As a bioanalytical chemist, I've aspired to the idea thatfacts count, and that my goal should be to deliver them to facilitate the verybest decisions. We speak of evidence-based medicine. Is there another kind? Isuppose there is magic. I tell my colleagues in academia and business that itis our duty to "get good numbers, numbers that can be trusted."
A favorite quote from founding curmudgeon John Adamssuggests that "facts are stubborn things; and whatever may be our wishes, ourinclinations or the dictates of our passion, they cannot alter the state offacts and evidence." The wisdom of Pasteur's "theory guides, but experimentdecides" should be known and respected by every experimentalist. "Only datathat supports my favored theory" is, however, a contrary and very commonreality.
This summer, I've come conclusion that Adams also had itwrong, and "our wishes, our inclinations and the dictates of our passion arebest not altered in the light of contrary facts." This seems to be a force thatis too often with us. Consider the bankruptcy of a major city, the events ayear ago in Libya, the spin of clinical trial results, the arguments overclimate change, the value of a college degree, publishing wishful scienceversus real science, hydraulic fracking, the role of guns in committing orpreventing crime, the few who are gay, K-12 education, healthcare reform andmuch more. Such topics commonly elicit a selection of data, or even making someup to support an argument. When we have unknown unknowns or even knownunknowns, few acknowledge their existence.
Millennia from now, archeologists for a future sentientspecies may conclude from our artifacts that "the homo sapiens showed definite signs of intelligence, but appear tohave become extinct due to a full reliance on their emotions rather than data."Let me list some facts that I feel are irrefutable, but too often rejected. Youcan then hang this column by your coffee pot and start the debate.
The temperature of the atmosphere has been warming onaverage, and the only scalable solutions we know of today are nuclear power andpopulation reduction. Those remedies we do discuss are acceptable, butincremental. To stimulate debate, I proposed a cap-and-trade system forchildren. You will be allowed two as a cap and can only have more if you tradefor the rights with another child-producing unit somewhere else on theplanet. Let the negotiations begin.
The autism spectrum is tragic, but associating it withvaccines is the triumph of imagination over data. In some locations, measles isresurging. That's a fact. All members of our species are distinct individuals;we are not born biologically equal.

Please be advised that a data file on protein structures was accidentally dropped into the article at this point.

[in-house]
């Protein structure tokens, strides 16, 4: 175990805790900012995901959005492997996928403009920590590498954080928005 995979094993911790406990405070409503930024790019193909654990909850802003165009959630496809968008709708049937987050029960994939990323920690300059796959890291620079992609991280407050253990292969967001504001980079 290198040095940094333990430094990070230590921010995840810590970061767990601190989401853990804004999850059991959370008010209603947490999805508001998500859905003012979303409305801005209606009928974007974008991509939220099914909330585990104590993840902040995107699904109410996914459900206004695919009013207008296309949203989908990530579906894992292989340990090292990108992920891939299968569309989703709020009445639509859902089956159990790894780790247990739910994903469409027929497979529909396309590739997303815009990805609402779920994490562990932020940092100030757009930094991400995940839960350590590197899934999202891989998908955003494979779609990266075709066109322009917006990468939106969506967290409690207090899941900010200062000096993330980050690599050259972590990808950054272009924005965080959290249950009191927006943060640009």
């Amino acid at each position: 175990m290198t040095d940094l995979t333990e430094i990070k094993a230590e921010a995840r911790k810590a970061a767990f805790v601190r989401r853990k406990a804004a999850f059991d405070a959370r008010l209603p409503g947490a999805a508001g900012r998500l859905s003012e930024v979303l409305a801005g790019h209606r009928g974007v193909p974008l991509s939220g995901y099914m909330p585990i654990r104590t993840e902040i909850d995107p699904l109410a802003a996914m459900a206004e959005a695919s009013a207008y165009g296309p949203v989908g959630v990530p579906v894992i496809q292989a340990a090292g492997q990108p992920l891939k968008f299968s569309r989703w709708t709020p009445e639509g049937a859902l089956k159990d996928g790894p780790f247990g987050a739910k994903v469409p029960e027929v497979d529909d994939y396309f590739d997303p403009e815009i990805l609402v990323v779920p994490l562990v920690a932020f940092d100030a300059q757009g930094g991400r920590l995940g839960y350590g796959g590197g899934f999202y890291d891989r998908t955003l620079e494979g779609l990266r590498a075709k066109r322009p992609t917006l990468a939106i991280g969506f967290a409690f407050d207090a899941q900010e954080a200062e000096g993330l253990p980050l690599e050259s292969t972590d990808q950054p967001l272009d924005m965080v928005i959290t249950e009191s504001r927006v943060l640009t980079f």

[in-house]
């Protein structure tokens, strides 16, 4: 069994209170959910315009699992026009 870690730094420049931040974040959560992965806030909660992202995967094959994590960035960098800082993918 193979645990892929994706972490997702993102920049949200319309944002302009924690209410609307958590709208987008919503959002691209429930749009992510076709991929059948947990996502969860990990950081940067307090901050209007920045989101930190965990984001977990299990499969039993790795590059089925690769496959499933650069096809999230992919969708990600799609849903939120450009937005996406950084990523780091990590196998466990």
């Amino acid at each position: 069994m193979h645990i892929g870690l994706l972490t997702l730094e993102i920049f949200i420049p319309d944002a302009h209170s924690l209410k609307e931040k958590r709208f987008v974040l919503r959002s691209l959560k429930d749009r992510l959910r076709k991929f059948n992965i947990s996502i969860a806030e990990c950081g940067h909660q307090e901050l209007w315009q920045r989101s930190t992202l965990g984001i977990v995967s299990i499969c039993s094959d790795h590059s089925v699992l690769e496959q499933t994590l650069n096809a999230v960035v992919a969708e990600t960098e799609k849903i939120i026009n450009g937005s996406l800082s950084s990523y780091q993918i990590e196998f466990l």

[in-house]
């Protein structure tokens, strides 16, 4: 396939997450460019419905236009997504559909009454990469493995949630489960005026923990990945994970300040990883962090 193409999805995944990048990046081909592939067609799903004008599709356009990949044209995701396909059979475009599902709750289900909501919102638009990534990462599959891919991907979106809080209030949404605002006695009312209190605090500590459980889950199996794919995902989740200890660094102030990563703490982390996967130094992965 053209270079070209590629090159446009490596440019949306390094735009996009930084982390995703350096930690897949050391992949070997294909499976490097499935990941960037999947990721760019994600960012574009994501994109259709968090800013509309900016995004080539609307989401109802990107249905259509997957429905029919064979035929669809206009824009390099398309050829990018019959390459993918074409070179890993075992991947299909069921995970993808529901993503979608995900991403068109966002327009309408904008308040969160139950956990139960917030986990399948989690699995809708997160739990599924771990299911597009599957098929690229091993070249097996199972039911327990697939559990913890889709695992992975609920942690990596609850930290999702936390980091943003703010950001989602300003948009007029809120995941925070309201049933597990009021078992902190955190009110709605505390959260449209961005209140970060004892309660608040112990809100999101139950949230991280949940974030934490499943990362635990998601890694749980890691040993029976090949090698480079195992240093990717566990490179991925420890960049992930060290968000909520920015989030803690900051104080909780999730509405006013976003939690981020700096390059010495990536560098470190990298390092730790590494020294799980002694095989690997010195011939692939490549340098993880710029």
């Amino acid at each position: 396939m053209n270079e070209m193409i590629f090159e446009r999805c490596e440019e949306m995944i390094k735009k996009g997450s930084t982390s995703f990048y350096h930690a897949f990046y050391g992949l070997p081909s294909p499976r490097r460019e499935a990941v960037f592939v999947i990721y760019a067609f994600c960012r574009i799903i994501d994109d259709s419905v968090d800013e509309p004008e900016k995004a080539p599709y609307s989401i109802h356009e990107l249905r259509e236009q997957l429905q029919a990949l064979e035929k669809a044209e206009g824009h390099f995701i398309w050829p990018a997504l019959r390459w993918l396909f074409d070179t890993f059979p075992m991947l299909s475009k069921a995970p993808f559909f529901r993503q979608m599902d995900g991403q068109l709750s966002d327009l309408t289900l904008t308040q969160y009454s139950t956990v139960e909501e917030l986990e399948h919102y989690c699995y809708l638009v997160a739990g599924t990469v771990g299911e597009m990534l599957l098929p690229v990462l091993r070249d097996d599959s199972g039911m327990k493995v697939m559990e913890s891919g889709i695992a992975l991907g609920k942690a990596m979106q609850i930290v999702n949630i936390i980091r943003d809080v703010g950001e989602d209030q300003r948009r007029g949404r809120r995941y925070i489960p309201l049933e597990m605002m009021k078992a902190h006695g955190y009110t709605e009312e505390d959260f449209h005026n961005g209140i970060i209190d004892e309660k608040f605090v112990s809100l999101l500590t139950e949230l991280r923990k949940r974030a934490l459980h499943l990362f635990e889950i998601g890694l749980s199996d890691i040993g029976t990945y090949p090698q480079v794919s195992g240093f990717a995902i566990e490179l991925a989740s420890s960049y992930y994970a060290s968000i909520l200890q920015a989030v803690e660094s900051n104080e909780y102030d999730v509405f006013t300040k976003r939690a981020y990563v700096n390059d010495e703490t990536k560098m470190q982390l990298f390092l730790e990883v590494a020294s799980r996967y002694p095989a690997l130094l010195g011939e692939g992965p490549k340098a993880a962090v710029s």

Over time, we become much less equal. We can hope to beviewed as equal under the law, but not in a clinical trial. No clinical trialcan really guarantee a result for any individual. Let it be known that thefirst time anyone is prescribed a drug, they are in a clinical trial and hadbetter pay attention. No drug can be universally safe and effective. That's afact.
While teachers are important and should be both respectedand accountable, commitments from society, families and students are the moreimportant variables. You are not entitled to an education that you don't workto achieve. At best, you are entitled to an opportunity for an education.Likewise, when educated, you are not entitled to a job or anything else beyondentering a competition with others. That's a fact.
Animals in preclinical pharmaceutical research are primarilyof value when they fall over dead in large numbers. They have proven unable toguarantee efficacy in humans or detect adverse events in humans at a low rateof incidence such as one in 10,000, or even more. Animal research can stop agreat project prematurely or let a risky one pass. This is uncomfortable.That's a fact.
I am grumpy because I now understand why Sen. Daniel PatrickMoynihan said, "You are entitled to your opinion. But you are not entitled toyour own facts." Having opinions and selecting facts to support them is notnew, but is at an epidemic stage. Debaters ought to first inventory the knownknowns and go from there. I'm afraid our reduced attention span, multitaskingand electronic media have combined to reduce the signal and increase the noise.That will make it harder for the archeologists from other solar systemswondering about the reasons for our demise.